Ibrahim Mahama Reveals Layers of Meaning with Post-Colonial Ghanian Material in New London Show

Installation view of “Lazarus”, Ibrahim Mahama’s solo exhibition at White Cube Bermondsey, London, 2021. © the artist. Photo © White Cube (Todd-White Art Photography). Image courtesy of White Cube.
Installation view of “Lazarus”, Ibrahim Mahama’s solo exhibition at White Cube Bermondsey, London, 2021. © the artist. Photo © White Cube (Todd-White Art Photography). Image courtesy of White Cube.
Installation view of “Lazarus”, Ibrahim Mahama’s solo exhibition at White Cube Bermondsey, London, 2021. © the artist. Photo © White Cube (Todd-White Art Photography). Image courtesy of White Cube.
Installation view of “Lazarus”, Ibrahim Mahama’s solo exhibition at White Cube Bermondsey, London, 2021. © the artist. Photo © White Cube (Todd-White Art Photography). Image courtesy of White Cube.
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CoBo Social Market News Reports

In an exhibition of new works at White Cube in London, Ghanian artist Ibrahim Mahama summons fruit bats and found objects to illuminate a post-colonial African history.

TEXT: Herbert Wright
IMAGES: Courtesy of White Cube

 

 

Installation view of “Lazarus”, Ibrahim Mahama’s solo exhibition at White Cube Bermondsey, London, 2021. © the artist. Photo © White Cube (Todd-White Art Photography). Image courtesy of White Cube.

 

The Bible tells the story of Lazarus, a man brought back to life by Jesus. For his new solo exhibition, “Lazarus”, at White Cube Bermondsey, London, Ghanian artist Ibrahim Mahama borrows this name, because in it, he too brings dead matter back to life. He does this at different levels, first of all quite literally in the case of found objects from Ghana’s post-colonial era. The relics of old sewing machines are a dominant thread in the show, and we see and hear them once again running with noisy industriousness. Mahama also brings to life an unexpected ecological narrative, especially in representations of fruit bats, which is another dominant thread running through the show. Not least, the whole exhibition, comprising installations, montages and film, resurrects Ghana’s post-colonial history, but with layers of new meanings. As if by miracle, it all comes together as a powerful artistic statement.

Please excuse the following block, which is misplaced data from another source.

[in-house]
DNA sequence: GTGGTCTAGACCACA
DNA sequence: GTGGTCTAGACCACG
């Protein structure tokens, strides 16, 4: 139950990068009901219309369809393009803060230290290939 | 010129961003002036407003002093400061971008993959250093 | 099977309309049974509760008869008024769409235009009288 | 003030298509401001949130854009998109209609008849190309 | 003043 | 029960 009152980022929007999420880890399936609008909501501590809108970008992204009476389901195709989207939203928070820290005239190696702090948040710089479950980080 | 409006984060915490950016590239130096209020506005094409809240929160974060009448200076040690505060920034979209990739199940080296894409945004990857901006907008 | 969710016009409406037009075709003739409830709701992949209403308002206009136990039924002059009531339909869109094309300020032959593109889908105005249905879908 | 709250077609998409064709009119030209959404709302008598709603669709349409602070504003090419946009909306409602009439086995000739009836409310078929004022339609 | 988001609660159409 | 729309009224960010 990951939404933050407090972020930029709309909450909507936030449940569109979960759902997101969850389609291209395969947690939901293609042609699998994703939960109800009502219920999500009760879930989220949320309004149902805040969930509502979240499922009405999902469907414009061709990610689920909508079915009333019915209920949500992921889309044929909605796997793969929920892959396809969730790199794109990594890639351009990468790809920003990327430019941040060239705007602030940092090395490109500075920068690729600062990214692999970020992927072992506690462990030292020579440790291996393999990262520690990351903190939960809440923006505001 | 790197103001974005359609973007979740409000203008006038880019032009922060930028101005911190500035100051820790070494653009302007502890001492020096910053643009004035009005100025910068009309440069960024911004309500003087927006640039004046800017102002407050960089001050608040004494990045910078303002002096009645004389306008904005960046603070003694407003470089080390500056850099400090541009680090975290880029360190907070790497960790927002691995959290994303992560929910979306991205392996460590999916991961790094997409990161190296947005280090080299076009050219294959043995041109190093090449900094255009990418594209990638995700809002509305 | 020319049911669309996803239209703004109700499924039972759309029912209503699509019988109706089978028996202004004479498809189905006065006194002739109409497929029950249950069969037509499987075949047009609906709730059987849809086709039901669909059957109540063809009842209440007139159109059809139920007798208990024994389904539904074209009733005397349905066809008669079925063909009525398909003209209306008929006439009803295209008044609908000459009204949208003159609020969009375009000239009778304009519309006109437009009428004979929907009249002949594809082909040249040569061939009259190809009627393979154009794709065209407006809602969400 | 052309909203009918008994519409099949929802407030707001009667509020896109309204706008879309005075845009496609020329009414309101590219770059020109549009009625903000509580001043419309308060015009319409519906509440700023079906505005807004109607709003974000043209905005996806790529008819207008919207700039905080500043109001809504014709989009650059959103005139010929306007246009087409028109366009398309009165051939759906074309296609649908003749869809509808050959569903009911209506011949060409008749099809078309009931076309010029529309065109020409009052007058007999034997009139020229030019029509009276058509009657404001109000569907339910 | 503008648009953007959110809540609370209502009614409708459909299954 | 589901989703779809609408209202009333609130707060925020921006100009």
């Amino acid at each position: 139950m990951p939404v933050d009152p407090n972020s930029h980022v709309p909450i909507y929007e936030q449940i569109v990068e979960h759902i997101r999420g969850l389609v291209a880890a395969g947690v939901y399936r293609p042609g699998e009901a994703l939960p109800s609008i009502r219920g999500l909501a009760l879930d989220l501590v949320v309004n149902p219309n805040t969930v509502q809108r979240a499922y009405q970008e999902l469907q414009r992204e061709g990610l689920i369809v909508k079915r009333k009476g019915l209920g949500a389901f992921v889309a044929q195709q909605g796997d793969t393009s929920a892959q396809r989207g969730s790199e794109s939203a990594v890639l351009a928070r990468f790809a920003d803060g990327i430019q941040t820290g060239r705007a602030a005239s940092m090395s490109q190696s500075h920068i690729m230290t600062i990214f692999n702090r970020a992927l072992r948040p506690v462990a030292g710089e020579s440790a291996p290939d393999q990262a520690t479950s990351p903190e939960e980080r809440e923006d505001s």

Central to the show’s narrative is an architectural structure in Tamale, a city in the savannahs of northern Ghana. Mahama was born there and it remains one of three places where he works out of. “The basis of my practice is collecting old things,” he tells CoBo Social. There’s an extraordinary range to the collected things—from the paperwork of commercial ledgers, which we see in the show, to whole planes, which have been repurposed as facilities for the Red Clay Studio art complex he opened in 2000 near Tamale. But the object from which “Lazarus” springs is a Tamale silo structure, a double line of suspended octagonal concrete storage shafts. It was built to bolster Ghana’s food security, but abandoned in 1966. As Mahama says, such “buildings became ghosts…a place of doom.”

Inside the structure, renamed Nkrumah Voli-ni in honour of Ghana’s first post-colonial leader Kwame Nkrumah, a whole ecosystem had developed. The bones of creatures lay in the accumulated mud and dirt, and fruit bats roost in the silos above. These bats appear as repeated motifs in various montages, and are also evoked in the new central work of the show, Lazarus (2021). It’s a striking, stand-out piece in which ominous, ragged black shapes hang above the visitor, their starkness emphasised by the whiteness of the room. Mahama is known for his trademark textile works with vast sheets made from jute sacks, which he has used Christo-like to drape walls and buildings, but in Lazarus, the material is scrap metal tarpaulin on suspended iron rebar elements.